I’m a believer in the ten thousand hours, I believe that practise makes perfect, you can sort of become a master at your craft the more that you work on it the more that you concentrate on it, we played over three thousand shows at this point, we’ve written a hundred songs and I’m just proud to feel like every one is better than the last, every show is better than the last, every tour is better, every record is better and it’s good to know that we can still learn, we haven’t become so that kind of pigheaded in thinking that we know everything.

Sixteen years in what do you still enjoy about being in Bayside?
Really at this point I just love the playing, I’ve always loved the playing aspect of writing and getting on stage but I think when I was younger there was a lot of excitement and adventure in travelling and meeting new people and seeing new places and all that sort of stuff, but really the older I get it becomes more and more like I got on tour now and it’s more like the whole day revolves around the show, I really could care less about anything else at this point, I’m here to play music you know.

You’re heading back to Australia, what can fans expect on this run?
It’s going to be our first headline run there, so anyone that’s seen us over there is definitely going to be different to anything they’ve ever seen from us before, we did one club tour there about eight years ago when we were opening, so we had a shorter set then, and then we’ve only done festivals in the last eight years so it’s going to be the first time fans get to see us play a solid hour and a half. I think the biggest thing about bayside is the consistency and most fans like every record, so with these half hour festival sets I don’t think they’ve got nearly all the songs they want to hear from us yet and they’ll finally get a set where we touch on all seven records.

So when you come for a first headline tour how do you put a set together knowing that you have to put the best of the best in?
I mean throughout the rest of the world we’ve mostly only headlined, the festival show is not really our show, the support show is not really our show and throughout Europe and The US we’ve pretty much only headlined, so I mean Australia is finally getting a taste of where we think we really shine, we don’t consider ourselves a festival band.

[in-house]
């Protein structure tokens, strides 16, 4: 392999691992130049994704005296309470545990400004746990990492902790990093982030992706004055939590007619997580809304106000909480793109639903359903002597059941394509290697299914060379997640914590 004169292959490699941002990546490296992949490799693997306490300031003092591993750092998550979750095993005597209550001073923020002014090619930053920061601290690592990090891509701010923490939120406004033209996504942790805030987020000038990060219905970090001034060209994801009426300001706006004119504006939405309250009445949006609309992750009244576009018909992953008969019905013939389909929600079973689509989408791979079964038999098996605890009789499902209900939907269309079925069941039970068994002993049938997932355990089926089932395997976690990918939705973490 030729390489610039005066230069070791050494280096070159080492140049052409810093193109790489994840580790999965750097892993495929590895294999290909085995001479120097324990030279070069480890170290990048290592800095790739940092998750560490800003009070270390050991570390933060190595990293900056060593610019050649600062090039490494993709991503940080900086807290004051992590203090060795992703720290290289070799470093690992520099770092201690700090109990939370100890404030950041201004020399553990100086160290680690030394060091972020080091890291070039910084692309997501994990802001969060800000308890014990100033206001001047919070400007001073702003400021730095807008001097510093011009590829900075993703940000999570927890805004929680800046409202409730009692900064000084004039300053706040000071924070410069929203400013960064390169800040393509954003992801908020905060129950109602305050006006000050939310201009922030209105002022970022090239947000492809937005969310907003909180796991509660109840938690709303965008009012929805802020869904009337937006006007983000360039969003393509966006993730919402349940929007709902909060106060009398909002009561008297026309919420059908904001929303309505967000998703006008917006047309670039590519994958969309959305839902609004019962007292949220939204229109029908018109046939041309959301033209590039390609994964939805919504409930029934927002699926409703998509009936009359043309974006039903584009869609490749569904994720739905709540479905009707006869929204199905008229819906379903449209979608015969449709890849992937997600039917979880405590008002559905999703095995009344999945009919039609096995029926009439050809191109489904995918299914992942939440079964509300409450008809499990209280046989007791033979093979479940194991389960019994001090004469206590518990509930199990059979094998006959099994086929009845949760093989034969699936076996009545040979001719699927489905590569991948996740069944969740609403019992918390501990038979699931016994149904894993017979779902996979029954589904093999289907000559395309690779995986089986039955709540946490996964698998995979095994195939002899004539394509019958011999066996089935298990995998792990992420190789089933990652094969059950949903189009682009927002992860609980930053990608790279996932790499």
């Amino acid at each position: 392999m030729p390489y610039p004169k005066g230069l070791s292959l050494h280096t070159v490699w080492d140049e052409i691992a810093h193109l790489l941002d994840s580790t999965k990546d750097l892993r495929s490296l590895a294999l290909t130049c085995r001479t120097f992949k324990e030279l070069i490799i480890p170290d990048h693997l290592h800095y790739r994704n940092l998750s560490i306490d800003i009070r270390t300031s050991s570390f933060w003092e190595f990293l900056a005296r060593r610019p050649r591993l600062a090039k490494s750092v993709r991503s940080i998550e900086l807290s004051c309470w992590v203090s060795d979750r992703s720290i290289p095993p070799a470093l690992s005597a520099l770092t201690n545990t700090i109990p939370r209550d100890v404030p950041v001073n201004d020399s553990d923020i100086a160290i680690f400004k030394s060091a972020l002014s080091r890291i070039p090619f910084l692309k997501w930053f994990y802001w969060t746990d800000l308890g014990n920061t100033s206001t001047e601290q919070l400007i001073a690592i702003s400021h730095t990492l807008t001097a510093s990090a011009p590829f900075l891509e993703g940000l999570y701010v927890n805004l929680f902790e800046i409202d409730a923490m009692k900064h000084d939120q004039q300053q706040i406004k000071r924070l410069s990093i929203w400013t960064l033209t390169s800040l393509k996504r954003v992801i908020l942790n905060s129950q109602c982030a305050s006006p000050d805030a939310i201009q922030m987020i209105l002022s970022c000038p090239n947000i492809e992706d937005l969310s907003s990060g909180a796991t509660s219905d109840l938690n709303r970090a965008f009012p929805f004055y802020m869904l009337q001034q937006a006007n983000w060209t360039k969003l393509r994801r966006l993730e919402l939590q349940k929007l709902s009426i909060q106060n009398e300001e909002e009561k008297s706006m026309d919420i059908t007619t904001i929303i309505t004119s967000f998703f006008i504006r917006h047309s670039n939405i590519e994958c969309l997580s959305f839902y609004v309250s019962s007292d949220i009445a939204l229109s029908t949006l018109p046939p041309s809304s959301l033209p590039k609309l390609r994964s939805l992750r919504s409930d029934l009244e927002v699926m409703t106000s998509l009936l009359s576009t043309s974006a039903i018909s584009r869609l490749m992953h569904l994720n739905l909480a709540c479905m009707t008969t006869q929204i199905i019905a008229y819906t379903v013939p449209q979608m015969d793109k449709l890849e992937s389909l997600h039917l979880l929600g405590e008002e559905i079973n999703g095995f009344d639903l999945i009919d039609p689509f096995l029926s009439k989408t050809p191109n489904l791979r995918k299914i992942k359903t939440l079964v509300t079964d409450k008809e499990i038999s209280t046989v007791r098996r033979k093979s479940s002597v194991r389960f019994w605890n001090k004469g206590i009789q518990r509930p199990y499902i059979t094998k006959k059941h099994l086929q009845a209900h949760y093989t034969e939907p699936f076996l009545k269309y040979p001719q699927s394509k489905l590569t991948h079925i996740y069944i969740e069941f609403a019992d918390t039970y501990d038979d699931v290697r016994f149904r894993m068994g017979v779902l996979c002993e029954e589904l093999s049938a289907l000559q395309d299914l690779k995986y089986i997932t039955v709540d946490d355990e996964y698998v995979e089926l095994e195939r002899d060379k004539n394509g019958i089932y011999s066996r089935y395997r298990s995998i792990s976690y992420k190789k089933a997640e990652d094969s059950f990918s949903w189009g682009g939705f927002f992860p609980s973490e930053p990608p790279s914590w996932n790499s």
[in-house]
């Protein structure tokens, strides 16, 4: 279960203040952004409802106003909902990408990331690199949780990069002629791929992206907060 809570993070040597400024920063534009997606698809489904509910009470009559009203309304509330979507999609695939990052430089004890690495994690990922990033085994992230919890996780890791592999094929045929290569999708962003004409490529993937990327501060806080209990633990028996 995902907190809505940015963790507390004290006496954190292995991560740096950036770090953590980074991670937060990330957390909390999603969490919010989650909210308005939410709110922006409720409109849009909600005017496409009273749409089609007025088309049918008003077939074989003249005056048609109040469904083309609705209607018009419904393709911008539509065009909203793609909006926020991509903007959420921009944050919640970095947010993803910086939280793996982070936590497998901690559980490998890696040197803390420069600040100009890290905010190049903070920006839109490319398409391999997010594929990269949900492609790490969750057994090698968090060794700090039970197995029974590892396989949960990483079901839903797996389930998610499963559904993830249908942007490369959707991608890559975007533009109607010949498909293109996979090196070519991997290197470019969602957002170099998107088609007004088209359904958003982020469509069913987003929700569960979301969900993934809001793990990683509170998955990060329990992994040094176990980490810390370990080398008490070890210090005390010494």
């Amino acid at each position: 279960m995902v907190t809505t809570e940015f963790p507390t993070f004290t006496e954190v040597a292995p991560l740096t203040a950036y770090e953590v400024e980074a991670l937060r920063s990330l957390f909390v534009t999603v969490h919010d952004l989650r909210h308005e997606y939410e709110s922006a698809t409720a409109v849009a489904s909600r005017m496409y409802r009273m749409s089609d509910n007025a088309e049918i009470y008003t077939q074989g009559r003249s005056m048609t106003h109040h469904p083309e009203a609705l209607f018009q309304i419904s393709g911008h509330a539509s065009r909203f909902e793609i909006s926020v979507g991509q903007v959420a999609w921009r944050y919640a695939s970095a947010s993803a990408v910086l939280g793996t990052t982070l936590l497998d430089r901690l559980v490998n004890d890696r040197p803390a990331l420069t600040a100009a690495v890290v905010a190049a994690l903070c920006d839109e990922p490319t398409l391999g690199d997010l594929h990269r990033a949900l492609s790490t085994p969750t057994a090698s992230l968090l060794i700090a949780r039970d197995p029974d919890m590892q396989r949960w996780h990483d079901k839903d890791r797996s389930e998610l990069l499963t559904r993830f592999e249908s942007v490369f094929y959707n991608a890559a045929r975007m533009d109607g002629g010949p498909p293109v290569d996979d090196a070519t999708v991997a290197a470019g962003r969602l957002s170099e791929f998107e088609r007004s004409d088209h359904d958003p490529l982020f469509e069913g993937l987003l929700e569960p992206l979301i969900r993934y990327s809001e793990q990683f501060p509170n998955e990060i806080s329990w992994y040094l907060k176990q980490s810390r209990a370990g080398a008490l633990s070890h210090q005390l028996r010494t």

Being here before, do you have a favourite memory from a previous tour?
Oh I mean all those Soundwaves are a trip, like doing festivals like Soundwave is not real life because you’re surrounded by all these real rockstars all the time, I mean really it would be hard to pinpoint one thing. Like sitting next to Trent Reznor on a flight, stuff like that or standing next to Slash while you’re waiting in line for ice cream… there’s a lot of real trippy stories.

*laughs* There’s an image I love Slash lining up for ice cream…
Yeah you know what’s funny? I’m usually a cone guy, I usually get my ice cream in a cone and Slash was behind me in line and Iron Maiden was sitting at a table behind me and Zach De La Rocha was in the room and all these coolest people in the world are sitting in this room, and all I could think was I can’t walk out of this room licking an ice cream cone, I’m gonna look like a fool in front of these people licking an ice cream cone, so I got a cup instead of a cone because I was nervous about how foolish I’d look licking a cone. Then Slash got a cone… *laughs* Also I remember being on a flight once to Perth and there was really bad turbulence, it was a really shitty flight and I remember I was sitting next to JR from Less Than Jake and Trent Reznor was on the plane and Alice In Chains were on the plane and Slayer was on the plane, it was just this crazy cast of characters on the plane and there was this whole lot of turbulence and JR turned to me and said “how does it feel if this plane goes down that me and you are not even gonna be in the article” and that kind of sums up Soundwave *laughs*

Lastly let’s look ahead a little bit, finish this sentence for me, by the end of 2016 the one this Bayside wants to do is?
Since the day we started the band, since we made our first record we said we want to last as long as possible, that’s always been the goal, it’s never been about fame or success, it’s always been to be successful enough to last a long time and we just hope that there’s a lot more years ahead.


Bayside 2016 Australian Tour
With special guests Young Lions & Far Away Stables.

Thursday, 3rd November (18+)
Prince Of Wales, Bunbury
Tickets: Destroy All Lines

Friday, 4th November (18+)
Amplifier Bar, Perth
Tickets: Destroy All Lines

Saturday, 5th November (Lic/AA)
Fowlers Live, Adelaide
Tickets: Destroy All Lines

Sunday, 6th November (18+)
Corner Hotel, Melbourne
Tickets:  Destroy All Lines

Wednesday, 9th November (18+)
The Basement, Canberra
Tickets: Destroy All Lines

Thursday, 10th November (18+)
Cambridge Hotel, Newcastle
Tickets: Destroy All Lines

Friday, 11th November (18+)
Manning Bar, Sydney
Tickets: Destroy All Lines

Saturday, 12th November (18+)
The Bridgside, Brisbane
Tickets: Destroy All Lines

Sunday, 13th November (18+)
Shark Bar, Gold Coast
Tickets: Destroy All Lines


Essential Information

From: New York City, NY, USA

Band members: Anthony Raneri – vocals / guitar, Nick Ghanbarian – bass, Jack O’Shea – lead guitar, Chris Guglielmo – drums

Website: http://www.baysidebayside.com

Latest Release: ‘Vacancy’ (Out Now)

iTunes badge



Comments are closed.